I suspected Cake had food allergies from the beginning. When he was around 2-3 months old, he had all the symptoms of a milk protein sensitivity – green poops, tons of spit up, low weight gain, and excema (most of the excema came later, around 5-6 months old, but he had skin rashes). I was breastfeeding and quit all cows milk products and he was a different kid within a few weeks – he gained weight, stopped spitting up so much, and his skin looked better. Then I would eat another random food and he would start all over again with the rashes. Most notably was when I ate peanuts, so I quit eating those too. He was also having some breathing incidences so I brought him to my allergist.
Cake was both blood tested and back scratch tested for food allergies, as well as given a nebulizer and all the medicines that go along with it to help his breathing. At this point, I had quit eating several foods due to his reactions when I ate them, which included all cows milk products, peanuts, strawberries, crab, and watermelon. All of his tests were negative (which is common to get before age 3, even if an allergy exists). I was told to feed him foods and just stop letting him have foods that he reacts to.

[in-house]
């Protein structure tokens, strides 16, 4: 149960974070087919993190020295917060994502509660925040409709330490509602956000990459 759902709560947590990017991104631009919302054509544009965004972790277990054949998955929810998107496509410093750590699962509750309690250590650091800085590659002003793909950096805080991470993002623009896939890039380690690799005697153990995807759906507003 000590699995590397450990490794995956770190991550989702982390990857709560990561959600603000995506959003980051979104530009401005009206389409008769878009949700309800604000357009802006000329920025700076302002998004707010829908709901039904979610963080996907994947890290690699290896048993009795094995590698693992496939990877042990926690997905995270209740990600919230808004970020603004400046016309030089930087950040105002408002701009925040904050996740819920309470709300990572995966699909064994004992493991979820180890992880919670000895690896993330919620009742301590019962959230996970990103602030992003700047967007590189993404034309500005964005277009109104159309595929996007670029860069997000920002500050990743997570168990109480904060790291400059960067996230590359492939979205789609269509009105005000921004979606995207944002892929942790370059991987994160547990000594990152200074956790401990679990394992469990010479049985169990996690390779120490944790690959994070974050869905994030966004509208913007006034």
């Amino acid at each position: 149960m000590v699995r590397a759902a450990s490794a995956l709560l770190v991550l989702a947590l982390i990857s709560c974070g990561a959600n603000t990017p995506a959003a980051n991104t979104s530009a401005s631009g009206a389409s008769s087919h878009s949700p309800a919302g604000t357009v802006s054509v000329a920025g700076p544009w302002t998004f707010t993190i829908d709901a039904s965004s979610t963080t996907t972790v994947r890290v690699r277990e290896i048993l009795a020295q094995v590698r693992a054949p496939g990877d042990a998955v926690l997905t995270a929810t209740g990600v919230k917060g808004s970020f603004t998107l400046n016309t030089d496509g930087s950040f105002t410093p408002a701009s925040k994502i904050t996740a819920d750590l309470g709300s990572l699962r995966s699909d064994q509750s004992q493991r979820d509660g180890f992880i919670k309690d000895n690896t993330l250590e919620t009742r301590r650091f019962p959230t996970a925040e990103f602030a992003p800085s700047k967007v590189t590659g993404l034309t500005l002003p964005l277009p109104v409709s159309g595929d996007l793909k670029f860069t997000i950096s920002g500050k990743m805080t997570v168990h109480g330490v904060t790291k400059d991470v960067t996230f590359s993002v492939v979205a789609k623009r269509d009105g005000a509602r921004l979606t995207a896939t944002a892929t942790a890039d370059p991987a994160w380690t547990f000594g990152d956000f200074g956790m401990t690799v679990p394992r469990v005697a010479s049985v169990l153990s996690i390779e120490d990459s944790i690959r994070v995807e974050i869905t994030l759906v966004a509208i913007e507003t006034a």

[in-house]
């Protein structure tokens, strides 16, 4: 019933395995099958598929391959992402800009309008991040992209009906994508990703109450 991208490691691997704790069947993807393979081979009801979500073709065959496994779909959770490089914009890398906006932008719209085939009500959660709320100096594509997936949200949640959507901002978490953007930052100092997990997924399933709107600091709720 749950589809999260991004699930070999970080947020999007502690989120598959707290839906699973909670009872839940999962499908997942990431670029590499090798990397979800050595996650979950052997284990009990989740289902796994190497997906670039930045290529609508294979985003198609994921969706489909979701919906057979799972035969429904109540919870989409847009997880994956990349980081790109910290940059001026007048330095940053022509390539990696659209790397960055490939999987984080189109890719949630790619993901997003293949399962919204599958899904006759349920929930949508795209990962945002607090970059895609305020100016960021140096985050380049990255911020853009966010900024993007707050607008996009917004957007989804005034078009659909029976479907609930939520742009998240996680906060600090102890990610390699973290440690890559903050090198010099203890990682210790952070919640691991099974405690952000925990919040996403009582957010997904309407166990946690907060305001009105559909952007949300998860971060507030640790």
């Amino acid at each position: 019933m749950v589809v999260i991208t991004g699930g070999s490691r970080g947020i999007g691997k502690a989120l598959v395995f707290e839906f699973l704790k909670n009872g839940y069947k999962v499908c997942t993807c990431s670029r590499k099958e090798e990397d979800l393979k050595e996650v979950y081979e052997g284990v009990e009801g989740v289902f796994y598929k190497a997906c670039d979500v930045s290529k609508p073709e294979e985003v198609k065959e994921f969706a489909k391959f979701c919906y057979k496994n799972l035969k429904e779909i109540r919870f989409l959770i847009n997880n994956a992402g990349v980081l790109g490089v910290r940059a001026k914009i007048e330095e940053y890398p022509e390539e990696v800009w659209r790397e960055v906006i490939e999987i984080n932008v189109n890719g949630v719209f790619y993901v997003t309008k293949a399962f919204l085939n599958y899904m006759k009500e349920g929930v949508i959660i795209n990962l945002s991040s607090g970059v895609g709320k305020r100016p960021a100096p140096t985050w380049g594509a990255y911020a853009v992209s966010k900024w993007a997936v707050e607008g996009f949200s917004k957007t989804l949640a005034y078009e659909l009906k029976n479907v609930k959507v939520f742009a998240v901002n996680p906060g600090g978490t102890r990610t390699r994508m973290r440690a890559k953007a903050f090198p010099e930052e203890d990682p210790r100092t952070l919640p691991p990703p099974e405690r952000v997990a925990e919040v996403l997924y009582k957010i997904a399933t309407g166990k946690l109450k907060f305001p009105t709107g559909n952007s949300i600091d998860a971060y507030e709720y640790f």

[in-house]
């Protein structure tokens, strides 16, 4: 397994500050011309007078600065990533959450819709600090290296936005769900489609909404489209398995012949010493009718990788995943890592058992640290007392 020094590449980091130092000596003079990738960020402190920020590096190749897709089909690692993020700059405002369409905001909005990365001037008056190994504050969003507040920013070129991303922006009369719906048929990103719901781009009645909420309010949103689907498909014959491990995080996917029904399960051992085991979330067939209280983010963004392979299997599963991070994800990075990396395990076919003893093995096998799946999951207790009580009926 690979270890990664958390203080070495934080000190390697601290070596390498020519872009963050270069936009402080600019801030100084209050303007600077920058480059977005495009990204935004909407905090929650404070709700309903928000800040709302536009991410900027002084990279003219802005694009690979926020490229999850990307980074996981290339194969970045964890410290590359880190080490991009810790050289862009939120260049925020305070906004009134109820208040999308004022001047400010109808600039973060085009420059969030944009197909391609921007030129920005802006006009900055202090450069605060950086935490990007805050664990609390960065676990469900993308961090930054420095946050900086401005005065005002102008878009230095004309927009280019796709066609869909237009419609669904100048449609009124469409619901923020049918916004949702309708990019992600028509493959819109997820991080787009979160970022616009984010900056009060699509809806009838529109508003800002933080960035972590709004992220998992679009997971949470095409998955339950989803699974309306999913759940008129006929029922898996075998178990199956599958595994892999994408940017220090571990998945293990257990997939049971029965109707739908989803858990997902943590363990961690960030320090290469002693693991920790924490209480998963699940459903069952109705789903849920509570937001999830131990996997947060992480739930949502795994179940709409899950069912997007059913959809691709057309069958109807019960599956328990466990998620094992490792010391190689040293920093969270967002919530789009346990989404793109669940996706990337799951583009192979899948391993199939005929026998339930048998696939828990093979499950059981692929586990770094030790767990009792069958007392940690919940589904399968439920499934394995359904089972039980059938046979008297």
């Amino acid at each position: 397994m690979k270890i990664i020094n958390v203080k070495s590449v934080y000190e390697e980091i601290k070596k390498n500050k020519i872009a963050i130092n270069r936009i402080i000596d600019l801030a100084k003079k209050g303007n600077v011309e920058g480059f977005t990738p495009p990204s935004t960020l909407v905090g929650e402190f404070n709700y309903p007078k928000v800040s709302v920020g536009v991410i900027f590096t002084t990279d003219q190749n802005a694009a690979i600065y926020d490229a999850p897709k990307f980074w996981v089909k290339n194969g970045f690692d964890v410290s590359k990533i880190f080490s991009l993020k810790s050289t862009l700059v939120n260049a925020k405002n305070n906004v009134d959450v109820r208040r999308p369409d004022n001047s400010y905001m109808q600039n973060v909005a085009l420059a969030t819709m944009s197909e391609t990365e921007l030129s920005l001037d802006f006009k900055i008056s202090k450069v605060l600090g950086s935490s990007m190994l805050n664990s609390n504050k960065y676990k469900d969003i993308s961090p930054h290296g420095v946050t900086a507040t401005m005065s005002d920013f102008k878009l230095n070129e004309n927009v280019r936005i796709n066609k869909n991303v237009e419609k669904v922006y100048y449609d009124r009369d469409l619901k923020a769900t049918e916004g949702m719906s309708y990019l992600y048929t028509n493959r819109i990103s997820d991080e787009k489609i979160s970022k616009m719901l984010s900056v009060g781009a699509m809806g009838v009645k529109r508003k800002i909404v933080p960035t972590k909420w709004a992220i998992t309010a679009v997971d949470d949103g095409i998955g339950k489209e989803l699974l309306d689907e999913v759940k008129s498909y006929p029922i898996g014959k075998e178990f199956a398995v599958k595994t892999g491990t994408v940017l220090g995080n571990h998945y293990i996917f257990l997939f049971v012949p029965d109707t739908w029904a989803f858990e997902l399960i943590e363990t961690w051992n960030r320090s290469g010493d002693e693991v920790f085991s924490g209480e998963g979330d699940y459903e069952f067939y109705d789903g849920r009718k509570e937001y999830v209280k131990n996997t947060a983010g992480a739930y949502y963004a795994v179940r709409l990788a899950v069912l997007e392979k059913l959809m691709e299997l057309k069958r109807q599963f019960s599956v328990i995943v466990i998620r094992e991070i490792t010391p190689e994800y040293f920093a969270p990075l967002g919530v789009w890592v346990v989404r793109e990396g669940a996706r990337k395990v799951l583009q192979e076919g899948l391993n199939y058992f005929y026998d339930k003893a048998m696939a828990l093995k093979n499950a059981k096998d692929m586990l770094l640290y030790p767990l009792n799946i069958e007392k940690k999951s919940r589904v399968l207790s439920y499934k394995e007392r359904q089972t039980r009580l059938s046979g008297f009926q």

At age 2, my husband wanted to do a milk challenge. We decided it was best to redo the back scratch test just to see if he may have a reaction before an actual milk challenge. He had excema and other symptoms still, so food allergies were still suspected. He came up positive to 19 foods. 19. We now have most of the foods separated into categories of ones he can’t have (& we have an epipen for), ones he can have a small amount of, ones that cause behavioral reactions, and ones I let him eat unless his excema goes crazy.
So now at home we have asthma medicines, a nebulizer, an antihistamine, AviQ epipens, and a whole bunch of food Cake can eat. I follow Cake’s diet for the most part (it’s just easier that way).